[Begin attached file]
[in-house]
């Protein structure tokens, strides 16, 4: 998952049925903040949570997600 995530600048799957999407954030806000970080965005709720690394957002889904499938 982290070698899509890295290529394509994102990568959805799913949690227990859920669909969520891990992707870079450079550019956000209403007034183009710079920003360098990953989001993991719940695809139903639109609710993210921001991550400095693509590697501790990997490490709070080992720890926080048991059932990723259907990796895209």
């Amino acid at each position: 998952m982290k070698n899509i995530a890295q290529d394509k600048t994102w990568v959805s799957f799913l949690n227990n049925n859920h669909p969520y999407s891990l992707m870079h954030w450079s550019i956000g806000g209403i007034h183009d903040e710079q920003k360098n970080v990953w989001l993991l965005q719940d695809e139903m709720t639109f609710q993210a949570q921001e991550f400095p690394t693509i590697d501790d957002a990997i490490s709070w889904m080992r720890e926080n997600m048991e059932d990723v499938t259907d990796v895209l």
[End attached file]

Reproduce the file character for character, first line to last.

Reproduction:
[in-house]
């Protein structure tokens, strides 16, 4: 998952049925903040949570997600 995530600048799957999407954030806000970080965005709720690394957002889904499938 982290070698899509890295290529394509994102990568959805799913949690227990859920669909969520891990992707870079450079550019956000209403007034183009710079920003360098990953989001993991719940695809139903639109609710993210921001991550400095693509590697501790990997490490709070080992720890926080048991059932990723259907990796895209």
């Amino acid at each position: 998952m982290k070698n899509i995530a890295q290529d394509k600048t994102w990568v959805s799957f799913l949690n227990n049925n859920h669909p969520y999407s891990l992707m870079h954030w450079s550019i956000g806000g209403i007034h183009d903040e710079q920003k360098n970080v990953w989001l993991l965005q719940d695809e139903m709720t639109f609710q993210a949570q921001e991550f400095p690394t693509i590697d501790d957002a990997i490490s709070w889904m080992r720890e926080n997600m048991e059932d990723v499938t259907d990796v895209l």